Brazil church collapse kills 8, injures 96
The death count in the roof collapse at the headquarters of a Brazilian evangelical church rose to eight today, and the number of worshippers injured increased to nearly 100.world Updated: Jan 19, 2009 18:21 IST
The death count in the roof collapse at the headquarters of a Brazilian evangelical church rose to eight today, and the number of worshippers injured increased to nearly 100.
One person hurt when the roof of the Reborn in Christ church caved in yesterday died in a hospital before dawn, said church spokeswoman Marli Goncalves.
Firefighters told Globo TV they were searching through the wreckage of the large church for one person who was still missing. At least 96 people were injured when the roof collapsed in between services, and at least five of those people remained hospitalized in serious condition on Monday, Goncalves said. It could take a month to determine the cause of the collapse, authorities said. The church denied reports that the roof had recently been renovated, and Goncalves said the building was up to code.
Sao Paulo has been hit by torrential rains over the last week, but it was unclear whether that could have contributed. The church can hold 2,000 people, and a packed youth service was held shortly before the collapse, but the church was relatively empty when the roof fell.
Police and rescuers yesterday were picking through a latticework of bent steel across the floor of the evangelical church, housed in a former movie theater.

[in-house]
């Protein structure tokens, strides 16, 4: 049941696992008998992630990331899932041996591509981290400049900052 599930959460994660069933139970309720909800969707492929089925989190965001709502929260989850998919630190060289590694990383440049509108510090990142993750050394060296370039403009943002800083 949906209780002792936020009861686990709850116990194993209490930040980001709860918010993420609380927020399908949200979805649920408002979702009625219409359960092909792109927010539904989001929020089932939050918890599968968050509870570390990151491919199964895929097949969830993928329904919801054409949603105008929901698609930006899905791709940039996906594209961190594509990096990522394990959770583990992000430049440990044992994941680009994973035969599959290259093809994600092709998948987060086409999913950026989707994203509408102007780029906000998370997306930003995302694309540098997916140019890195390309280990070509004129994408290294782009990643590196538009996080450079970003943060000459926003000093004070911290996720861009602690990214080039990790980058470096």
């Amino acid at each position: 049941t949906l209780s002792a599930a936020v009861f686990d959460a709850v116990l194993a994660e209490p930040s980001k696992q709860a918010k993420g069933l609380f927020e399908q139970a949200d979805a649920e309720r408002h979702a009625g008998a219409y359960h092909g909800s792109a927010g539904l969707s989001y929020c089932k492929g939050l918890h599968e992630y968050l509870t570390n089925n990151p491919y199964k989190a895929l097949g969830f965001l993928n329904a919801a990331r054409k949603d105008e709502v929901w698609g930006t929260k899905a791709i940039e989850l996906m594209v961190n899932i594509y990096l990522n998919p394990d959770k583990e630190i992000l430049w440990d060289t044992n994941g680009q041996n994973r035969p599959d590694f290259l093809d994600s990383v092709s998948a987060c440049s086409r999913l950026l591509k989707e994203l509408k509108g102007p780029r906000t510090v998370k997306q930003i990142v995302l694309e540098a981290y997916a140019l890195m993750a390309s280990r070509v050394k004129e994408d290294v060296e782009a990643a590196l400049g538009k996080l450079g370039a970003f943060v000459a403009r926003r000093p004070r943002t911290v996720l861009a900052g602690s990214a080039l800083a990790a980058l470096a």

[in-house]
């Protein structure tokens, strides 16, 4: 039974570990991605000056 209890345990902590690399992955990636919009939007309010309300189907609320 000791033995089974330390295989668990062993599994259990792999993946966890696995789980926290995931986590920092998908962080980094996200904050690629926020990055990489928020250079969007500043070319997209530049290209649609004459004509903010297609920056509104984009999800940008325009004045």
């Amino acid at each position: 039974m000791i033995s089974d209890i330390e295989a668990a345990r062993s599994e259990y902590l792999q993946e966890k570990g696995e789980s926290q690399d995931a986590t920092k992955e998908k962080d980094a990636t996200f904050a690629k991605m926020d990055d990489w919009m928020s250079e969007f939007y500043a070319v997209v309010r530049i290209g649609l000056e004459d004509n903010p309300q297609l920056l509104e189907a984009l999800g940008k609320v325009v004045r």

Reborn in Christ claims 2 million members worldwide, with Brazilian football star Kaka its most prominent. The AC Milan star was married in the church in 2005.
Reborn in Christ church leaders Estevam Hernandes Filho and Sonia Haddad Moraes Hernandes pleaded guilty in 2007 to smuggling more than $56,000 into the United States hidden in their luggage. They are currently on probation in Florida, and are expected to return to Brazil in June, Goncalves said.
The two issued a statement on the church's Web site saying they were devastated by the collapse that "brought so much horror" and were praying for the victims.
Hernandes, a former Xerox marketing executive, started the church with his wife in the back room of a Sao Paulo pizza parlor in 1986. Their evangelical empire now boasts newspapers, TV and radio stations, a recording company and the Brazilian patent on the English word "gospel."
The church has some 1,200 temples in Brazil, the United States, Argentina and Italy. The Sao Paulo church is its headquarters, and the church's annual "March for Jesus" rally in South America's largest city draws millions.